Faculty of Physics and Engineering students created a cost-effective Raspberry Pi-based supercomputer

Students in the Tomsk State University Faculty of Physics and Engineering have developed a miniature analog of the computer cluster SKIF Cyberia. Its advantages include compact size and low cost and power consumption, as well as the presence of the full batch of computational nodes. Students can use it for learning the ins and outs of a supercomputer and working on DevOps technologies, learning assignments, and projects.

The supercomputer’s compact analog was manufactured in the Project Park of the TSU Faculty of Physics and Engineering. The supercomputer is 76х26х31 cm, weighs 8 kg, and uses 350 W power. The cluster relies on ARM, a promising computer architecture that the big IT companies such as Intel or Microsoft are investing in. The cluster will become a readily available tool for students to get the basic resources necessary for working on various projects, Kirill Kostyushin, head of the Project Park, shares.

“The cluster will initially be used for hosting student projects. At a later stage we expect to combine several technological solutions into one. The options include combining the cluster with a wind turbine and solar panel power station—another project that our students are working on. That way students will be able to familiarize themselves with creating data centers with zero carbon footprint,” Kirill Kostyushin added.

The computer cluster created by the Faculty of Physics and Engineering students

According to the head of the project, Anuar Kagenov, Department of Applied Aeromechanics associate professor, the training-oriented supercomputer is a good “sandbox” for students, who can use it for mastering DevOps technologies and working on small- and large-scale university projects. Despite being just slightly bigger than a regular PC, the cluster includes the full batch of computational nodes.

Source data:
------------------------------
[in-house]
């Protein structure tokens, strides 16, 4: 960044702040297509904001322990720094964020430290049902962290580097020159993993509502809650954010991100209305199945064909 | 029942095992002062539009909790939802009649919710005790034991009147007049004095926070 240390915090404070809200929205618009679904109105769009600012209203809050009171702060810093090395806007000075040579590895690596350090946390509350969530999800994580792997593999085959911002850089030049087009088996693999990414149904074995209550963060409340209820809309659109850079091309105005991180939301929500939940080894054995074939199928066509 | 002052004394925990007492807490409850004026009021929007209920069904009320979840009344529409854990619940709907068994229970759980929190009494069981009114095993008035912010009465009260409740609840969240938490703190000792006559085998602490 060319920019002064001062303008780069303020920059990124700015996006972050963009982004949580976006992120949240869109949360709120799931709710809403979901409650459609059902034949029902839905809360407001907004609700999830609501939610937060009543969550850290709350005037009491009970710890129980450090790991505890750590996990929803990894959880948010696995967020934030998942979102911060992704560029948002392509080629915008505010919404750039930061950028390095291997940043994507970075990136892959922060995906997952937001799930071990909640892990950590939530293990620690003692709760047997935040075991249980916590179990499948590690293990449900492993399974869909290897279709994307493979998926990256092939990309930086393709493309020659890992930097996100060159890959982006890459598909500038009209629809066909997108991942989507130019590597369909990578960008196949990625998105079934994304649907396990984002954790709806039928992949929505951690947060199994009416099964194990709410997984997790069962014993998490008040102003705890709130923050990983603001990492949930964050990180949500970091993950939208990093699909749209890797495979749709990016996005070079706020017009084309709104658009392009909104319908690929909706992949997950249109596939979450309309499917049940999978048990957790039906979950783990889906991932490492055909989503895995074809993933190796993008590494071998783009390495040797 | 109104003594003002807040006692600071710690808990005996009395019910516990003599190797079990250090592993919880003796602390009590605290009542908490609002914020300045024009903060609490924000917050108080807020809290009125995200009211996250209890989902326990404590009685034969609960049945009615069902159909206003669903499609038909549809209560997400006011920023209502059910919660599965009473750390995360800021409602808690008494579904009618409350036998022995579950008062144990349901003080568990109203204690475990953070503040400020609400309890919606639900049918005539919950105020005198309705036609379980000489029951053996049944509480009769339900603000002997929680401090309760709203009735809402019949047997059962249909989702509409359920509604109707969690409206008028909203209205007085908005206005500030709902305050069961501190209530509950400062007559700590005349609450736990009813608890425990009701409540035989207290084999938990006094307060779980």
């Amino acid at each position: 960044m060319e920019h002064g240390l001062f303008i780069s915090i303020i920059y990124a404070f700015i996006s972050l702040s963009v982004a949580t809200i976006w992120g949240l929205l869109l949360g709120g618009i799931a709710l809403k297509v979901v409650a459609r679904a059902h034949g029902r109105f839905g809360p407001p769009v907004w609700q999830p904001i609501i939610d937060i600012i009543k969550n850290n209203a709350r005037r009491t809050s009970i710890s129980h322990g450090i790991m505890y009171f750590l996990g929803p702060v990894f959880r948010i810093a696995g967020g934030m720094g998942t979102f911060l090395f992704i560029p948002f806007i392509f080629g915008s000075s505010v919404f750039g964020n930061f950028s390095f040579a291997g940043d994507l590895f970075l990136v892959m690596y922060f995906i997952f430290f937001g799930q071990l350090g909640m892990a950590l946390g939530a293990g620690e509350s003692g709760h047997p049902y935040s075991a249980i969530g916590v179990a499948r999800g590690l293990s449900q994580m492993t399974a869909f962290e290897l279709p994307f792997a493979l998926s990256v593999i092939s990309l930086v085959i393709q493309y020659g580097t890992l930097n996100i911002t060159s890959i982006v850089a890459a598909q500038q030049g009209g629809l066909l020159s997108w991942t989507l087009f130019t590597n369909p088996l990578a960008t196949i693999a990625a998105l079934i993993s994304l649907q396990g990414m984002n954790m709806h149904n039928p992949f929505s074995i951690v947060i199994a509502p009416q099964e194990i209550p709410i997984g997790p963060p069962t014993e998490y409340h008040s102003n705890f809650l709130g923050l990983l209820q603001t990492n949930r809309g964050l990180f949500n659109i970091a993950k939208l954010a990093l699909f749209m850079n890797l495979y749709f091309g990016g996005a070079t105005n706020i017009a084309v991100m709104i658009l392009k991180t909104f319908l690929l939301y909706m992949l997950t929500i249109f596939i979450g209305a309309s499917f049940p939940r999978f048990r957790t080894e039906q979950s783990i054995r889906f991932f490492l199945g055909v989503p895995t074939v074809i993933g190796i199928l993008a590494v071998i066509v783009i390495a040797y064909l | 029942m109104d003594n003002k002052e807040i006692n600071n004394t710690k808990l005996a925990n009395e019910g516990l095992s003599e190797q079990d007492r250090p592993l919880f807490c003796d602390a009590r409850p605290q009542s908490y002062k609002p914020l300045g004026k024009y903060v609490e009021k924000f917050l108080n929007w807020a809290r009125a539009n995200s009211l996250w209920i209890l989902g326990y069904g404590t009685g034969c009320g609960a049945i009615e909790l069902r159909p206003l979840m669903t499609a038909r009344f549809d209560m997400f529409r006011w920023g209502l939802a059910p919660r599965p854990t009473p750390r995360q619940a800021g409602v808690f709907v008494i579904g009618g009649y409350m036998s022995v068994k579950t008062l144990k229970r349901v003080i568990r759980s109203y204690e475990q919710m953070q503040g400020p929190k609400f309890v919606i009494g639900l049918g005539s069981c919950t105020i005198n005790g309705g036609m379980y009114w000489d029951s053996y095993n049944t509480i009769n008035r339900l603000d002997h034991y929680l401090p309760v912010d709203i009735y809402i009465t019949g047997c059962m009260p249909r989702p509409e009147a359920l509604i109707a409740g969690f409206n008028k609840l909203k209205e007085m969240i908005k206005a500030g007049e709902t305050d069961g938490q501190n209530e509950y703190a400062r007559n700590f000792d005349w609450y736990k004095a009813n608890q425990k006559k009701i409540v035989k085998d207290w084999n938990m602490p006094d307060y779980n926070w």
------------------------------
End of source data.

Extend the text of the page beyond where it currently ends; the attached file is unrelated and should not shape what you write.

”The cluster consists of 23 low-cost Raspberry Pi microcomputers, 22 of which can be used for various purposes. Raspberry Pi is a pocket-size, power-efficient decision,” explains the project head. “Fail safety of its components is achieved thanks to the docker container orchestration, a program ensuring automated container management. If something happens to one of the containers, the orchestration system registers the error and restores it. A cluster like that fits university needs very well: It can be used for hosting, creating additional services, or launching study programs.”

The manufacturing process took about a year, shares one of the project members, Aleksandr Yustus, 3rd-year Faculty of Physics and Engineering student.

“At first we had the idea: We got a rough estimate of the end result, how long it would take to achieve it, and what steps should be made. We discussed these with the experts in the area, and they greenlit our idea. Then we studied how the SKIF Cyberia computer operates and moved on to trying to build something of our own. I worked on the 3D models of the upcoming cluster, and that process itself was exciting for me. Then we moved on to creating the workpieces, perfecting the initial design. We went through three designs before finalizing the project.”

Students made the cluster case from plexiglass and printed the circuit board mounts using a 3D printer. The frame for mounting the computational nodes was manufactured using a composite material developed at TSU with vacuum infusion.